Differential binding of hyaluronan on the surface of tissue-specific endothelial cell lines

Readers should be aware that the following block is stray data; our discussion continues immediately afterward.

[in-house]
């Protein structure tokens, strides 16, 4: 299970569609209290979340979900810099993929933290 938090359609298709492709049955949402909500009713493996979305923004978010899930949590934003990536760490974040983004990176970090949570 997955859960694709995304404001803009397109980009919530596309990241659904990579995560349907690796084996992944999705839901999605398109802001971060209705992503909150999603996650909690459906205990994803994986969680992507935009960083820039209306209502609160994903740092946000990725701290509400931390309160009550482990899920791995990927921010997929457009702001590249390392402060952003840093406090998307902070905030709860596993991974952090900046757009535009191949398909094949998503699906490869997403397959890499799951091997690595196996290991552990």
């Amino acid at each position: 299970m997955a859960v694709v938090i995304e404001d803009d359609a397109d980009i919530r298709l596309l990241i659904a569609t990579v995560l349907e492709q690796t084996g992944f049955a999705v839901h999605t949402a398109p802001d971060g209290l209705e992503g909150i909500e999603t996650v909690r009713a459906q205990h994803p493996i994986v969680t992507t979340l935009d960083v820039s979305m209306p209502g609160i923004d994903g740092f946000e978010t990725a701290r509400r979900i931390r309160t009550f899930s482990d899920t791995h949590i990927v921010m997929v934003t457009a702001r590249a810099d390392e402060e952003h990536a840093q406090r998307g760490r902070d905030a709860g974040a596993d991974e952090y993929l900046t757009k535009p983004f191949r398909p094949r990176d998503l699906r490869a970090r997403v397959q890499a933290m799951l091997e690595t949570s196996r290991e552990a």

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Tissue-specific heterogeneity of endothelial cells, both structural and functional, plays a crucial role in physiologic as well as pathologic processes, including inflammation, autoimmune diseases and tumor metastasis. This heterogeneity primarily results from the differential expression of adhesion molecules that are involved in the interactions between endothelium and circulating immune cells or disseminating tumor cells. Among these molecules present on endothelial cells is hyaluronan (HA), a glycosaminoglycan that contributes to primary (rolling) interactions through binding to its main receptor CD44 expressed on leukocytes and tumor cells. While the regulation of CD44 expression and function on either leukocytes or tumor cells has been well characterized, much less is known about the ability of endothelial cells to express HA on their surface. Therefore, in these studies we analyzed HA levels on tissue-specific endothelium. We used endothelial cell lines of different origin, including lung, skin, gut and lymph nodes that had been established previously as model lines to study interactions between the endothelium and leukocytes/tumor cells. Our results indicate that HA is accumulated on the surface of all endothelial cells examined. Moreover, retention of endogenous HA differs between the lines and may depend on their tissue origin. Analysis of binding of exogenous HA reveals the presence of specific HA binding sites on all endothelial cell lines tested. However, the retention of endogenous HA and the binding of exogenous HA is mediated through a CD44-independent mechanism.
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